More About Pituitary Tumors Minus iconIcon indicating subtraction, or that the element can be closed. Plus IconIcon indicating addition, or that the element can be opened. Arrow (down) icon.An arrow icon, usually indicating that the containing element can be opened and closed.

Nonfunctioning Pituitary Adenomas

Nonfunctioning tumors are the second most-common type of tumor in the pituitary gland. They occur most often in men between the ages of 50 and 60, but are found in men and women of all ages.

The majority of nonfunctioning pituitary adenomas arise in the gonadotroph cells of the pituitary gland. In extremely rare cases, adenomas in the gonadotroph cells secrete the gonadotropic hormones luteinizing hormone (LH) and follicle-stimulating hormone (FSH). These tumors, therefore, are classified as functioning adenomas instead of nonfunctioning adenomas.

Symptoms of Nonfunctioning Pituitary Adenomas

Nonfunctioning pituitary tumors are usually not diagnosed until they have grown large enough to cause symptoms. As the tumor presses on the nearby optic nerves, symptoms may include headache and vision problems.

There can be other symptoms as well if the tumor grows large enough to put pressure on the pituitary gland and block production of certain hormones. For example, men may experience loss of libido due to decreased testosterone. Women may develop irregular or absent menstrual periods.

Nonfunctioning Pituitary Adenoma Diagnosis

If your doctor suspects a nonfunctioning tumor, you may need to have an MRI scan of the brain, where the pituitary gland is located, to determine the exact size and location of the tumor.

We also perform blood tests to evaluate all levels of pituitary hormones.

Nonfunctioning Pituitary Adenoma Treatment

Surgery is the most common treatment for nonfunctioning pituitary tumors.

Memorial Sloan Kettering surgeons are experienced in using a minimally invasive approach called transsphenoidal surgery to remove pituitary tumors. The approach allows our surgeons to bypass brain tissue, operating instead through an incision inside the nasal passage. The risk for neurologic complications with this technique is very low, and the surgery leaves no visible scar.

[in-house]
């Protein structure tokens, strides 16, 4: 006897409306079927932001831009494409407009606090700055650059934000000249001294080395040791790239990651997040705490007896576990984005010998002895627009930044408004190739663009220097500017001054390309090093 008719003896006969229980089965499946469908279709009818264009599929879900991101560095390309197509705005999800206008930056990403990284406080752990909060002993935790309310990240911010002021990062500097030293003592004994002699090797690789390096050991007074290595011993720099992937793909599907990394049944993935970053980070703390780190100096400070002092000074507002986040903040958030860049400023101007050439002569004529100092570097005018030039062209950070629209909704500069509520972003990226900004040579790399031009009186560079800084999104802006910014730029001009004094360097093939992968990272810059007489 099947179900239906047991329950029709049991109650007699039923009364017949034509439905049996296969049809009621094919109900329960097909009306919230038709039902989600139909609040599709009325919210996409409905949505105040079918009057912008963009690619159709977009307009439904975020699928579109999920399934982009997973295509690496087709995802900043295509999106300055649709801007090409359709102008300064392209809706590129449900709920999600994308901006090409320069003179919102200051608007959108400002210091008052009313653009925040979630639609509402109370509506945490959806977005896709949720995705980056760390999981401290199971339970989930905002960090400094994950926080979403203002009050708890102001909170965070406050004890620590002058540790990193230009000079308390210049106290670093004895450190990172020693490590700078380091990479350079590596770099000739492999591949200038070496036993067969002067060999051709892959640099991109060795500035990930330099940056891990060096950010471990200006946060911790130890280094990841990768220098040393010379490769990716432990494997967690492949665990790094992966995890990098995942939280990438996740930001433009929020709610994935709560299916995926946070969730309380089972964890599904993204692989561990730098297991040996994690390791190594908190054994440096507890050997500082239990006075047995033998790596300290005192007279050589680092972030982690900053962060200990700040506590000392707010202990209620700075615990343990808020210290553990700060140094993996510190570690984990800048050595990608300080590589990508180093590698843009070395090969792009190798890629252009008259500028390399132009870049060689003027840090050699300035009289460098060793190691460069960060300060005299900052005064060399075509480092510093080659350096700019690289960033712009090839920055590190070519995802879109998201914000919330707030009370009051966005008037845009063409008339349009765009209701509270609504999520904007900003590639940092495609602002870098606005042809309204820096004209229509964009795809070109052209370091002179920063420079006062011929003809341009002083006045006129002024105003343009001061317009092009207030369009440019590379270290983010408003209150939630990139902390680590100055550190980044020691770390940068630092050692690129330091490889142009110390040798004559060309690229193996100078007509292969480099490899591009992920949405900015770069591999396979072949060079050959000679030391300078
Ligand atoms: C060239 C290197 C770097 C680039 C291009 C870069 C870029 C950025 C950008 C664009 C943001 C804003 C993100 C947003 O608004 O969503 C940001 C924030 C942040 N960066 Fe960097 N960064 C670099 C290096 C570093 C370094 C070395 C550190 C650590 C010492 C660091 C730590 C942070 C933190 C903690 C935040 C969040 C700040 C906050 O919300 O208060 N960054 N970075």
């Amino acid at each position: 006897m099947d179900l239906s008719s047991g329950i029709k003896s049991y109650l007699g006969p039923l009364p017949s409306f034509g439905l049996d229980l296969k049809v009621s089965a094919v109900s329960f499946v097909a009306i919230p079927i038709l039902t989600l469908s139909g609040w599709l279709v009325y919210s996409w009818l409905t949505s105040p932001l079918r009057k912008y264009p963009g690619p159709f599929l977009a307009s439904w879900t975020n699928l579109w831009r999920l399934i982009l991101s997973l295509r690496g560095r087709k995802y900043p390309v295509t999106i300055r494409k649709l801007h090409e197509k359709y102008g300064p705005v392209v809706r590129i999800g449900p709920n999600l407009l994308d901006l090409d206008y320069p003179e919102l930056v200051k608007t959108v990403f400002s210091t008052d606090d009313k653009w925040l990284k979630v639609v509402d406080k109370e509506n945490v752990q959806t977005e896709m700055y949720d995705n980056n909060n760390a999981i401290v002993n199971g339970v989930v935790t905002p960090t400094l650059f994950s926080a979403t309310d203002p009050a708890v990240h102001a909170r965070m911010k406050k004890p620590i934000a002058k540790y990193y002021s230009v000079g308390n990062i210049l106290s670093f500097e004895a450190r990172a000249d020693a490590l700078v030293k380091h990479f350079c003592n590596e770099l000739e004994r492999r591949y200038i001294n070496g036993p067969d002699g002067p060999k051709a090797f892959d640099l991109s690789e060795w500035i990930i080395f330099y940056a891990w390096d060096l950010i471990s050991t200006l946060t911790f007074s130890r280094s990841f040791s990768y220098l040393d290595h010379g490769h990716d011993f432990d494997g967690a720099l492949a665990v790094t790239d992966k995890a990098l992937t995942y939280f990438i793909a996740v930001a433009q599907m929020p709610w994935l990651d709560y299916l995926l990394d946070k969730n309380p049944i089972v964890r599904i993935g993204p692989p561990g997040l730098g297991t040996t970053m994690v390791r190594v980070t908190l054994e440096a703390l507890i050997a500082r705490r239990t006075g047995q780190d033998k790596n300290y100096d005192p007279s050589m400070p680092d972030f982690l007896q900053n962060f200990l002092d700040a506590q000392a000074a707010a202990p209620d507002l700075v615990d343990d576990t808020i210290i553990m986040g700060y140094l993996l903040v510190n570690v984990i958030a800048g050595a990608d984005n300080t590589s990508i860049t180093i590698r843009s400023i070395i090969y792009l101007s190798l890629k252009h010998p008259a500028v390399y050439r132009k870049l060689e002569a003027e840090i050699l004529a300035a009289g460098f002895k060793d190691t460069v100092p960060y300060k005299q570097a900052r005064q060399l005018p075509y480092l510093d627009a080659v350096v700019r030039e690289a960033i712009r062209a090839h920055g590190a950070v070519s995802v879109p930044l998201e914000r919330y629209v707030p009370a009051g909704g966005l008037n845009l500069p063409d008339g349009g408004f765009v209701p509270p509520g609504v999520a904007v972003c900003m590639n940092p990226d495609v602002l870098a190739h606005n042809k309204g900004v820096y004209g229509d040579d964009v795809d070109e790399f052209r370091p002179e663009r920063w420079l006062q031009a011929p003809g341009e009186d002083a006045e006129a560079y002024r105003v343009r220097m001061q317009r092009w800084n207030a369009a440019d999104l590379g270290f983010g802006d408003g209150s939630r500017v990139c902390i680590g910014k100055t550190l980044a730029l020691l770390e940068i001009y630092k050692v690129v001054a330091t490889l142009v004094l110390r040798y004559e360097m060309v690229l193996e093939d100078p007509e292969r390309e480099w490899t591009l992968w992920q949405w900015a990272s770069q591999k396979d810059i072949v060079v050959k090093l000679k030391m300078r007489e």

Surgeon performs surgery to remove a tumor
Transsphenoidal Surgery for Pituitary Tumors
The main treatment for most pituitary tumor patients is a minimally invasive operation called transsphenoidal surgery. Learn more about our expertise.
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In the rare case that the tumor is too large to be removed using transsphenoidal surgery, our surgeons may recommend a craniotomy, a procedure in which the tumor is removed through an incision made in the front of the skull.

Sometimes large tumors (macroadenomas) can be difficult to cure with surgery alone and may require additional therapy, such as radiation therapy.

Radiation Therapy for Nonfunctioning Pituitary Adenomas

Radiation therapy can be used in several ways for a nonfunctioning pituitary tumor. It may be recommended as additional therapy after surgery to prevent regrowth of the tumor. Radiation may also be used as the sole treatment if the tumor cannot be removed surgically, or if the tumor regrows after surgery.

The radiation therapy team at MSK is highly experienced in caring for people with nonfunctioning pituitary adenomas, and works closely with the other members of your care team. They have access to every form of modern radiation therapy available and will customize a treatment plan so precise that it factors in the size and shape of your tumor to the millimeter. 

Their goal is to not only eliminate the tumor cells but to prevent the side effects of treatment by keeping the healthy cells around the tumor safe.

We offer several radiation therapy options for people with a nonfunctioning tumor. Learn more about our approach to radiation therapy for pituitary tumors.